In a simple but very effective method for providing intense illumination of an opaque specimen under a microscope, light is supplied via an optical fiber. This system eliminates the need for traditional Köhler-type vertical illumination system components, such as beam splitters and lenses, and is easily adaptable to vacuum environments. The output end of the fiber is placed at the edge of the microscope objective back lens (see figure), near the pupil. The light from the fiber passes down through the objective lens, which concentrates the light onto the specimen.

Tests indicate that alignment of the fiber is not critical since the fiber is not imaged at the specimen. The microscope tube may be a slightly modified commercial off-the-shelf unit, or the fiber may be integrated into the microscope objective lens with a detachable fiber connector so that completely unmodified microscope bodies can be adapted to vertical illumination at low cost. This fiber-optic illumination scheme is expected to be especially useful in microscopy of semi-conductor or metallurgical specimens and other opaque objects, as well as in biomedical microscopy.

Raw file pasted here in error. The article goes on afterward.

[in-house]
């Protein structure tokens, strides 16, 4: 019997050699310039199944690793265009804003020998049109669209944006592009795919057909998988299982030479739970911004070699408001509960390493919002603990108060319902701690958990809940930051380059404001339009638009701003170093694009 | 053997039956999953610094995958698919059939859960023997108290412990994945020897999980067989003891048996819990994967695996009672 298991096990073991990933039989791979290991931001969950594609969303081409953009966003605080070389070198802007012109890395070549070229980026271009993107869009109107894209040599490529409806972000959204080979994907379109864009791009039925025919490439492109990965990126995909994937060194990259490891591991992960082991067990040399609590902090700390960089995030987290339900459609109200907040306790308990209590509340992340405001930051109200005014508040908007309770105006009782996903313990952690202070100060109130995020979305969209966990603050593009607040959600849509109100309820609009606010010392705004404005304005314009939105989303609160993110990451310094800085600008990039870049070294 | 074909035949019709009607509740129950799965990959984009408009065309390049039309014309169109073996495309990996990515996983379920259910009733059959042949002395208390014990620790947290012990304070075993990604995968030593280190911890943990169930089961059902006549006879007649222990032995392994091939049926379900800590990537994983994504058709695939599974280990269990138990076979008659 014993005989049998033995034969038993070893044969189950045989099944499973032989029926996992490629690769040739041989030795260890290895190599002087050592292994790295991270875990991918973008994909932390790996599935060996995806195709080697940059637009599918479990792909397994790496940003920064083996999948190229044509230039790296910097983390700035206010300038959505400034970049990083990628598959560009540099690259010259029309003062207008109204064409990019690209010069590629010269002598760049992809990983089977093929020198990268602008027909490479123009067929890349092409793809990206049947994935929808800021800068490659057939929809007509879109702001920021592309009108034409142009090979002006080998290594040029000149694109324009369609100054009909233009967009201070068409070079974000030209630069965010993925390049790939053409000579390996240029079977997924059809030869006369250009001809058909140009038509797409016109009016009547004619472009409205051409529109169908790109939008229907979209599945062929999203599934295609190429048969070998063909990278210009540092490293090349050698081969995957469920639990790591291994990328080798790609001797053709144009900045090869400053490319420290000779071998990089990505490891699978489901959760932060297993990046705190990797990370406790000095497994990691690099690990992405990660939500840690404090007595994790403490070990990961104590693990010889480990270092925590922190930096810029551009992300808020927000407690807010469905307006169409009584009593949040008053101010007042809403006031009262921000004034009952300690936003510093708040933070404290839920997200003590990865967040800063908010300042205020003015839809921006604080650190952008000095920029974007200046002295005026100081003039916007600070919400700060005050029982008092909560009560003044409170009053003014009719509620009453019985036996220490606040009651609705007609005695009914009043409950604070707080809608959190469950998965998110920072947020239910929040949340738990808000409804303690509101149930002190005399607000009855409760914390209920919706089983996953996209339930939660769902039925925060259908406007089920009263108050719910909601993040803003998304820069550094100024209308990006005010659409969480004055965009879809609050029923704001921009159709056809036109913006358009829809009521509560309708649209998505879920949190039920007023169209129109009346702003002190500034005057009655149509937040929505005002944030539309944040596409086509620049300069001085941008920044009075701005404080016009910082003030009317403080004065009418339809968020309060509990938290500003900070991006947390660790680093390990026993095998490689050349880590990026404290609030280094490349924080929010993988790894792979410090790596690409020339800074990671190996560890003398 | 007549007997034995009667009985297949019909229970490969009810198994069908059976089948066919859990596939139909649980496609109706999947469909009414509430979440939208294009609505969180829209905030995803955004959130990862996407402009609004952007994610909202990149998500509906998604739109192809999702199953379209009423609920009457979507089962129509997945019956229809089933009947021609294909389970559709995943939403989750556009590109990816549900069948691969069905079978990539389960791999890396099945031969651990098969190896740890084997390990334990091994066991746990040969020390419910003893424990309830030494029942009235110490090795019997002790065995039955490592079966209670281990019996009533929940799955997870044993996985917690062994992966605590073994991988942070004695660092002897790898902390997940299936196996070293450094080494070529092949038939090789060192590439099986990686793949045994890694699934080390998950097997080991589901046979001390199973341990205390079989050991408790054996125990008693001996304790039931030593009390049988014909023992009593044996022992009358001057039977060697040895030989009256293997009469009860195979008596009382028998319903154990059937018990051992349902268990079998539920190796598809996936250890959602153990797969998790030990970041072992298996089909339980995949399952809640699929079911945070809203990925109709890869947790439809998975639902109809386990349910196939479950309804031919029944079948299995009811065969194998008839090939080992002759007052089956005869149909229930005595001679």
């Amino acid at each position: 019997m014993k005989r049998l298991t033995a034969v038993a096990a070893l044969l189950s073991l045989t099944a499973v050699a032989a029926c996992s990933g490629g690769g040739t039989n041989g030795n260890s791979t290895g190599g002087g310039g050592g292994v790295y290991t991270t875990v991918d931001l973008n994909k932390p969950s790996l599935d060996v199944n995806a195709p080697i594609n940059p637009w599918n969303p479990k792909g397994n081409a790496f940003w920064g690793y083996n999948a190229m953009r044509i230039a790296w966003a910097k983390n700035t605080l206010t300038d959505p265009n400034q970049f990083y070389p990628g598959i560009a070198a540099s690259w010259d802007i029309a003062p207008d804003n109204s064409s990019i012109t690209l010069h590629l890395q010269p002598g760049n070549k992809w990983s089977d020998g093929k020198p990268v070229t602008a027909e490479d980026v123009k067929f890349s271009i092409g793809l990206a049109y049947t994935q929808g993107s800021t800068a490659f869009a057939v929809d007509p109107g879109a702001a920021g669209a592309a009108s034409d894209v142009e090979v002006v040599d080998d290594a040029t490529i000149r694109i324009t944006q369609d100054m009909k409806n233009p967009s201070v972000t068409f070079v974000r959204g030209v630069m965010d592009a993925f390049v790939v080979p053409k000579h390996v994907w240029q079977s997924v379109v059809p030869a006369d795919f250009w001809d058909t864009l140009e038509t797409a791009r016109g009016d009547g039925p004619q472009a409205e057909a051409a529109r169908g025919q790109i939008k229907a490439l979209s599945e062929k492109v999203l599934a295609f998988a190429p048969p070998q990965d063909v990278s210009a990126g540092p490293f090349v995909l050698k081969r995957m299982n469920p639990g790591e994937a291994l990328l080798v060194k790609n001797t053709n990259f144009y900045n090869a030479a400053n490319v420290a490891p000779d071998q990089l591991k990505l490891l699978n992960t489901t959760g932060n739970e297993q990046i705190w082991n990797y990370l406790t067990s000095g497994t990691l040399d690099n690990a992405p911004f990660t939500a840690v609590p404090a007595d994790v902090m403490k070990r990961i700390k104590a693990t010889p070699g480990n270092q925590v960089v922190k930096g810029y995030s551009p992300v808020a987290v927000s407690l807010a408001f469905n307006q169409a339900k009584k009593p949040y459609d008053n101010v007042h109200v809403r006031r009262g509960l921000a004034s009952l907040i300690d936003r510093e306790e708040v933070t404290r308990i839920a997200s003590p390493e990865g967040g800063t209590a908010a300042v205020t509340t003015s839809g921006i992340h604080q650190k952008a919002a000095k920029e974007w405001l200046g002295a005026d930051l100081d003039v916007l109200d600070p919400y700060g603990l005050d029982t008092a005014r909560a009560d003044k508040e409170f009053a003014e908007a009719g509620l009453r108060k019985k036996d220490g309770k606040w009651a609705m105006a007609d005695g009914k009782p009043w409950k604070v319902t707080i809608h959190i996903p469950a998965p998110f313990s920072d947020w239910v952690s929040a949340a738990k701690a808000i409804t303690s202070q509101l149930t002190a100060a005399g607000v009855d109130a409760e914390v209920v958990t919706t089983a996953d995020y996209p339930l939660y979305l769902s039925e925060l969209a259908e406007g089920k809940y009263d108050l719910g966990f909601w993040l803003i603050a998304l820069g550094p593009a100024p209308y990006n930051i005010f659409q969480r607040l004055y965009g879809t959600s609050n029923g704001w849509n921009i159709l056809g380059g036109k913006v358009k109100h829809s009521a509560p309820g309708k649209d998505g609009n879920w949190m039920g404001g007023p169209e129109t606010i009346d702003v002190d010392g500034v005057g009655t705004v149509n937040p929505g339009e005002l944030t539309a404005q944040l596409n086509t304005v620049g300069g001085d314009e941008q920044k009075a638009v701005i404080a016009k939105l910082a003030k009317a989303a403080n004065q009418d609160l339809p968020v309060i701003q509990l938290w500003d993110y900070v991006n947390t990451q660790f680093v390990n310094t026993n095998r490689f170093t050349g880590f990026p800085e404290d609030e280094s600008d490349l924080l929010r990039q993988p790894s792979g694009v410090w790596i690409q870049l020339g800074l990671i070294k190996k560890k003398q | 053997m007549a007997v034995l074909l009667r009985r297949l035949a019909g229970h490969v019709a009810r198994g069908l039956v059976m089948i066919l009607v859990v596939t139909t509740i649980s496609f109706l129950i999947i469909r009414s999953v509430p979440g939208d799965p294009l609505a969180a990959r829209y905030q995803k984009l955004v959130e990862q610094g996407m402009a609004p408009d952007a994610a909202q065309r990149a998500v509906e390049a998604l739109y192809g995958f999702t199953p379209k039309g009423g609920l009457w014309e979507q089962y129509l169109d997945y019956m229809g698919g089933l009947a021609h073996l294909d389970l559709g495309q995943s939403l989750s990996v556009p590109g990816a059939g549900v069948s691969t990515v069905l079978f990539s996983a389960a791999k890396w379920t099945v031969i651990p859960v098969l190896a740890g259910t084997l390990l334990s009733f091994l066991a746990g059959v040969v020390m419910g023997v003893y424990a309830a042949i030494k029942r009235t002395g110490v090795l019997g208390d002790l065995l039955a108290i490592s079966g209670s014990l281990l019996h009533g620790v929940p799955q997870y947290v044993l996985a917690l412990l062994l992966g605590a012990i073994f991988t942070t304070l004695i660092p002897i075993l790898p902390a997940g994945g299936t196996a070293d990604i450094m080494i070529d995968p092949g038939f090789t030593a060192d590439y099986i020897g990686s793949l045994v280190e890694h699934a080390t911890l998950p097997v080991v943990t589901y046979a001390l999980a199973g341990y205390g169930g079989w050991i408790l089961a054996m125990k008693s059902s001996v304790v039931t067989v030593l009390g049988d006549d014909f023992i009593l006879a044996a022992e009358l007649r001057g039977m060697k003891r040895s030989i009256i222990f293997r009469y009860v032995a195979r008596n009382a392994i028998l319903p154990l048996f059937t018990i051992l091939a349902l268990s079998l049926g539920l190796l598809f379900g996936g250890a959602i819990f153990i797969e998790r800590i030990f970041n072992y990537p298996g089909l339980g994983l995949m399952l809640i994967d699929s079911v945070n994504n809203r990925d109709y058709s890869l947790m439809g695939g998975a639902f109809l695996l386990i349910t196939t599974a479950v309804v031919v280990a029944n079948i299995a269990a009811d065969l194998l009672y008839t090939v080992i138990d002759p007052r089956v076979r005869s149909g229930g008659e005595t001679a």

Light Is Supplied from an external lamp via an optical fiber, using the microscope objective lens to focus the light onto the specimen. This simple illumination scheme is relatively inexpensive and, in many cases, more effective than are conventional vertical-illumination schemes that involve complex and bulky optical systems with beam splitters, which waste light.

This work was done by Hiroshi Kadogawa of Caltech for NASA's Jet Propulsion Laboratory.

This invention is owned by NASA, and a patent application has been filed. Inquiries concerning nonexclusive or exclusive license for its commercial development should be addressed to

the Patent Counsel
NASA Management Office-JPL; (818) 354-2240

Refer to NPO-19484.


This Brief includes a Technical Support Package (TSP).
Fiber-Optic Illumination for Microscope

(reference NPO19484) is currently available for download from the TSP library.

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Photonics Tech Briefs Magazine

This article first appeared in the November, 2001 issue of Photonics Tech Briefs Magazine.

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